Special to South Florida Times
MIAMI — Unemployment and poverty rates in Miami-Dade County have reached record highs, with no relief in sight. An insufficient number of quality jobs are available and only low-wage occupations are projected to come into the area over the next eight years, according to some experts.
But if that happens, the county will merely be “perpetuating poverty,” according to John Edwards, chairman of the Community Action Partnership and executive director of
the Northeast Florida Community Action Agency in Jacksonville.
And, according to Rick Beasley, executive director of South Florida Workforce, of the 1.6 million Miami-Dade residents aged 25 to 44, only 861,000 have even a high school diploma.
Yet, Beasley said, 61 percent of the jobs in the county require post-secondary education.
That may be why in some parts of the county, unemployment is at a staggering level. For the Miami neighborhood of Liberty City, it is 36 percent; Wynwood, 23 percent; and Allapattah, 29 percent.
“We need to move folks up to become self-sufficient,” Beasley said. “A skilled workforce is needed to drive individual and economic development.”
The comments and statistics came during a recent Florida Association for Community Action Inc. (FACA) symposium on poverty at the Miami Dade College Wolfson Campus Auditorium, 300 NE Second Ave., Miami, on the theme “Engaging Key Partners in Addressing Poverty.”
Ojus resident Grayson Wells was not pleased at what he heard. He was “hurt,” he said, to hear that “low-wage positions are all we can look forward to. That's an insult.”
“I did not go into debt for my MBA to graduate and work at Walmart,” he said. “The fact that someone in control of what businesses come and go in this town feels that that's all we qualify for is downright appalling. It's a method of slavery.”
“There's no money to leave Miami and certainly not enough money to stay,” Wells said.
The symposium, in its second year, was held as part of the legislative process of establishing the agenda for a Florida Commission on Poverty.
Beasley said institutions offering training in technology and life sciences, such as the University of Miami and Florida International University, offer hope for “creating jobs for the community, new occupations, new types of jobs … ones that can move you from the low-wage occupations to high-goal, high-skilled occupations.”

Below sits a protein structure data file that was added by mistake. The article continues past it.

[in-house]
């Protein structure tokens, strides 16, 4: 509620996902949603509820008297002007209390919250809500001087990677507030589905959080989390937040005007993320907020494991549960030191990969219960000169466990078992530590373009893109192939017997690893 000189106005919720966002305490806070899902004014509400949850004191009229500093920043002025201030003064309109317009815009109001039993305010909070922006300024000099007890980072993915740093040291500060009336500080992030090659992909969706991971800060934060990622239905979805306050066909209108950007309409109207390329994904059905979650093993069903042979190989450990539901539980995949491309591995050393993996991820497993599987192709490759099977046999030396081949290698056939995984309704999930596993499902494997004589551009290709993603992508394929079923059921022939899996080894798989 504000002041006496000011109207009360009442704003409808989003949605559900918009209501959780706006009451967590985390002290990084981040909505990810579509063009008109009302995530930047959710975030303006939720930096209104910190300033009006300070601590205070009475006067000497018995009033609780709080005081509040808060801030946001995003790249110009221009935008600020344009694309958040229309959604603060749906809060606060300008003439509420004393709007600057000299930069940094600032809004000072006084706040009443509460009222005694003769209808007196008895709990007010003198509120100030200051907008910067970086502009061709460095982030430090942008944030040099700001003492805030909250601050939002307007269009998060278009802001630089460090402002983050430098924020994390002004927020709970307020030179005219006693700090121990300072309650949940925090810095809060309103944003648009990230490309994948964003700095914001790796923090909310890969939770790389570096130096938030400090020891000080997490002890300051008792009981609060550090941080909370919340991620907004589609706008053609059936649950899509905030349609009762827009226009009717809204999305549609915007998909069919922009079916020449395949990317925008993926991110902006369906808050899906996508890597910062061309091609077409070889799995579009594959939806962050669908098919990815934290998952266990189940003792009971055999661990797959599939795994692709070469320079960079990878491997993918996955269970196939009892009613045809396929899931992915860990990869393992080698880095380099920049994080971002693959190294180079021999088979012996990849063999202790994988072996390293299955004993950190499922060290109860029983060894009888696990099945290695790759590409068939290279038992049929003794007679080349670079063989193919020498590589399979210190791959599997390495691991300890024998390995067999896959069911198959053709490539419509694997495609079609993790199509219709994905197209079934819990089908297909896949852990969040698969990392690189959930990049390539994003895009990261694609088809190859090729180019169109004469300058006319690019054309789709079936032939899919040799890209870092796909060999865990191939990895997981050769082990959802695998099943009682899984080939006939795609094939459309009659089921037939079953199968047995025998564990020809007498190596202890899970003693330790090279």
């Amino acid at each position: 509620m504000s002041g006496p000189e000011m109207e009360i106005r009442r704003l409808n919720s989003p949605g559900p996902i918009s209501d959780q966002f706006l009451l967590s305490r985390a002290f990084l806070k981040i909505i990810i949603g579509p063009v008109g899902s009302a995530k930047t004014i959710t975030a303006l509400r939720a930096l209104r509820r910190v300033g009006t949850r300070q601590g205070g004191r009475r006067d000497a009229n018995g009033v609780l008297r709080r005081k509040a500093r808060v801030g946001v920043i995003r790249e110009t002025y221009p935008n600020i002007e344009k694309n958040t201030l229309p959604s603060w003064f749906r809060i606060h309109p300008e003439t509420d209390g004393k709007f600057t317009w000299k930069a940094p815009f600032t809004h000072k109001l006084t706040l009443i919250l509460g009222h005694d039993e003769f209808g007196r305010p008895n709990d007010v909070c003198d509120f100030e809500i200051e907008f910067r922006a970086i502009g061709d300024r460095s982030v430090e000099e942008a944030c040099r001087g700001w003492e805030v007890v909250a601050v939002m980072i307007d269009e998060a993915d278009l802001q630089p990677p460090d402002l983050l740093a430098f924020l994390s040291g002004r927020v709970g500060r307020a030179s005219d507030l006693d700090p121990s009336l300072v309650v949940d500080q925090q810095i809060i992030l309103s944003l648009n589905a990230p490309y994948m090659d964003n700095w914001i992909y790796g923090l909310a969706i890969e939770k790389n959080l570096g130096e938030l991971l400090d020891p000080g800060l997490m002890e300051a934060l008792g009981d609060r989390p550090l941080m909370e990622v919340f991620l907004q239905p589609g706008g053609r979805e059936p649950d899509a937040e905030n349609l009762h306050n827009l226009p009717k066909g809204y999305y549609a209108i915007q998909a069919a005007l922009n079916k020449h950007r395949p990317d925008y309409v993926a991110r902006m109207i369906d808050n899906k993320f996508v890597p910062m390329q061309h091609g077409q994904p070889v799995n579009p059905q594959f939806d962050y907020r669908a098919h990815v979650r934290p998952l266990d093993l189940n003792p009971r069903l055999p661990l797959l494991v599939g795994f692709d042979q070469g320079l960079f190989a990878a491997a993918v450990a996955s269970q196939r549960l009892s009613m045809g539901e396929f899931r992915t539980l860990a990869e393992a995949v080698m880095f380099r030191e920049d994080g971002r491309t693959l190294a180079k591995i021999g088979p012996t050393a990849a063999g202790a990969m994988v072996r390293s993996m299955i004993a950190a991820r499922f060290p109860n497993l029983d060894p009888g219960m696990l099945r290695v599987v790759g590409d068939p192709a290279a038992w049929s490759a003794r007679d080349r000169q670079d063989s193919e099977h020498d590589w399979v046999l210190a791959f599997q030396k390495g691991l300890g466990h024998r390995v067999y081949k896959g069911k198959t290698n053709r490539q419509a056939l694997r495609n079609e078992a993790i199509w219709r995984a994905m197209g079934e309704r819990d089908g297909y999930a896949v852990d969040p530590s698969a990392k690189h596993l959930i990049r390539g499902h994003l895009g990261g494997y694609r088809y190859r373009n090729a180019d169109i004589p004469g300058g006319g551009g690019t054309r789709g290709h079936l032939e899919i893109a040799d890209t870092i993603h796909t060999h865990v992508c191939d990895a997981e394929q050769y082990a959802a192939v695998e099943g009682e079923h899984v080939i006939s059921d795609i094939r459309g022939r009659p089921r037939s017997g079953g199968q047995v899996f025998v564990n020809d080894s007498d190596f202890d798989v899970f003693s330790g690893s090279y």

But those opportunities would be lost if people are unprepared for them, Beasley said.
“The key word here is opportunity,” Edwards said. “What we are looking for is the governor or the Legislature to create the Florida Commission on Poverty that will tie all of this together in a comprehensive way that will generate change in the state.”
FACA is beginning to develop strategies on how such a commission can be formed, Edwards said. It could be a panel appointed or created by law to examine the assets low-income residents, what the problems and the needs are and solutions to move Floridians out of poverty.
Planning for the commission has been going on about a year, Edwards said during an interview after the symposium. “FACA has taken this on as a real priority because of our constituents, which are the low-income residents of Florida,” he said. “We have support in the Florida House of Representatives and are developing similar support in the Florida Senate for sponsors of bills that we would like to see developed that would help us get this commission enacted.”
Also on the panel were David Lawrence, president, Early Learning Childhood Initiative Foundation; Marisel Losa, president and CEO, Health Council of South Florida; and Harve Mogul, president and CEO, United Way of Miami-Dade County.
Cynthia Roby may be reached at CynthiaRoby@bellsouth.net